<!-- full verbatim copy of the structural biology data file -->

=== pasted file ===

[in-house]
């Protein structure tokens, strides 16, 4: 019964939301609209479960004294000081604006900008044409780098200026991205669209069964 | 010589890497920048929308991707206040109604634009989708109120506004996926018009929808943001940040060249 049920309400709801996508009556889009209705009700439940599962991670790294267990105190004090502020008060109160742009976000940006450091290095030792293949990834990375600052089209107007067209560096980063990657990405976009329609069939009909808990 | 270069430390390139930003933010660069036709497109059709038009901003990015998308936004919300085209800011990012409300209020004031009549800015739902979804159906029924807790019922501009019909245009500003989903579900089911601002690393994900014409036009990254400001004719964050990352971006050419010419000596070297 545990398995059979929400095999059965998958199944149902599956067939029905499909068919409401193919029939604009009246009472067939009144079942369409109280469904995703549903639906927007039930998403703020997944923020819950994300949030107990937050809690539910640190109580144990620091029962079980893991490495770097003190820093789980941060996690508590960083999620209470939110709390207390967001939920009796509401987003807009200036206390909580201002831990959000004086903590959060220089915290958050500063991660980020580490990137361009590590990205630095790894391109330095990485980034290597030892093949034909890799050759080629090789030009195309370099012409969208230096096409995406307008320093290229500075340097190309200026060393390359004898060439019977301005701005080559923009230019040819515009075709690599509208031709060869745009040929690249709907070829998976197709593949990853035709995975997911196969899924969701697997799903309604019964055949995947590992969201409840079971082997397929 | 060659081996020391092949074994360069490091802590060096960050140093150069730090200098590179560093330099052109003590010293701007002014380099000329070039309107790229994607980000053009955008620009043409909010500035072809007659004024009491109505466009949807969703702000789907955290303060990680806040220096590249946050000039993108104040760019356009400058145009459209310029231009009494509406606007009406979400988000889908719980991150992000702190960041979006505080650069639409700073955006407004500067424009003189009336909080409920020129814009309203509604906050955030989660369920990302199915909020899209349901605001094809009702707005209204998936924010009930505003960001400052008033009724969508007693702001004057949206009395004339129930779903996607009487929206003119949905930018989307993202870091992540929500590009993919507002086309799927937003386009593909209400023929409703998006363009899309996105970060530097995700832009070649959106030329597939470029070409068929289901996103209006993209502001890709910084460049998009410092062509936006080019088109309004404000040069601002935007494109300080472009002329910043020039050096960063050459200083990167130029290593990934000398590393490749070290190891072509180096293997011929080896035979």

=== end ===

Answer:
[in-house]
């Protein structure tokens, strides 16, 4: 019964939301609209479960004294000081604006900008044409780098200026991205669209069964 | 010589890497920048929308991707206040109604634009989708109120506004996926018009929808943001940040060249 049920309400709801996508009556889009209705009700439940599962991670790294267990105190004090502020008060109160742009976000940006450091290095030792293949990834990375600052089209107007067209560096980063990657990405976009329609069939009909808990 | 270069430390390139930003933010660069036709497109059709038009901003990015998308936004919300085209800011990012409300209020004031009549800015739902979804159906029924807790019922501009019909245009500003989903579900089911601002690393994900014409036009990254400001004719964050990352971006050419010419000596070297 545990398995059979929400095999059965998958199944149902599956067939029905499909068919409401193919029939604009009246009472067939009144079942369409109280469904995703549903639906927007039930998403703020997944923020819950994300949030107990937050809690539910640190109580144990620091029962079980893991490495770097003190820093789980941060996690508590960083999620209470939110709390207390967001939920009796509401987003807009200036206390909580201002831990959000004086903590959060220089915290958050500063991660980020580490990137361009590590990205630095790894391109330095990485980034290597030892093949034909890799050759080629090789030009195309370099012409969208230096096409995406307008320093290229500075340097190309200026060393390359004898060439019977301005701005080559923009230019040819515009075709690599509208031709060869745009040929690249709907070829998976197709593949990853035709995975997911196969899924969701697997799903309604019964055949995947590992969201409840079971082997397929 | 060659081996020391092949074994360069490091802590060096960050140093150069730090200098590179560093330099052109003590010293701007002014380099000329070039309107790229994607980000053009955008620009043409909010500035072809007659004024009491109505466009949807969703702000789907955290303060990680806040220096590249946050000039993108104040760019356009400058145009459209310029231009009494509406606007009406979400988000889908719980991150992000702190960041979006505080650069639409700073955006407004500067424009003189009336909080409920020129814009309203509604906050955030989660369920990302199915909020899209349901605001094809009702707005209204998936924010009930505003960001400052008033009724969508007693702001004057949206009395004339129930779903996607009487929206003119949905930018989307993202870091992540929500590009993919507002086309799927937003386009593909209400023929409703998006363009899309996105970060530097995700832009070649959106030329597939470029070409068929289901996103209006993209502001890709910084460049998009410092062509936006080019088109309004404000040069601002935007494109300080472009002329910043020039050096960063050459200083990167130029290593990934000398590393490749070290190891072509180096293997011929080896035979």